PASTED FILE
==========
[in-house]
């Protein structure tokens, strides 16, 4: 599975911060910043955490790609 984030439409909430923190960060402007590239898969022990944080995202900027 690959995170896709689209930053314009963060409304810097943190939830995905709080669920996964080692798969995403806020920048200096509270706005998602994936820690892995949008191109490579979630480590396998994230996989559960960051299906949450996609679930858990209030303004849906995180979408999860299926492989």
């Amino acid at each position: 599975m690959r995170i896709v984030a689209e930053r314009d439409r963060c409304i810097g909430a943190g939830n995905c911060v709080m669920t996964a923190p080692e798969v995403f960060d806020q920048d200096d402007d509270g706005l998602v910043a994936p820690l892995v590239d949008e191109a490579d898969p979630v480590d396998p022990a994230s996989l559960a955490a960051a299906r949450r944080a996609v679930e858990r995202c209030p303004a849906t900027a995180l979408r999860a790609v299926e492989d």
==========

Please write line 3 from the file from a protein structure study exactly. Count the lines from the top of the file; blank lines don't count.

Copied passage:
């Amino acid at each position: 599975m690959r995170i896709v984030a689209e930053r314009d439409r963060c409304i810097g909430a943190g939830n995905c911060v709080m669920t996964a923190p080692e798969v995403f960060d806020q920048d200096d402007d509270g706005l998602v910043a994936p820690l892995v590239d949008e191109a490579d898969p979630v480590d396998p022990a994230s996989l559960a955490a960051a299906r949450r944080a996609v679930e858990r995202c209030p303004a849906t900027a995180l979408r999860a790609v299926e492989d």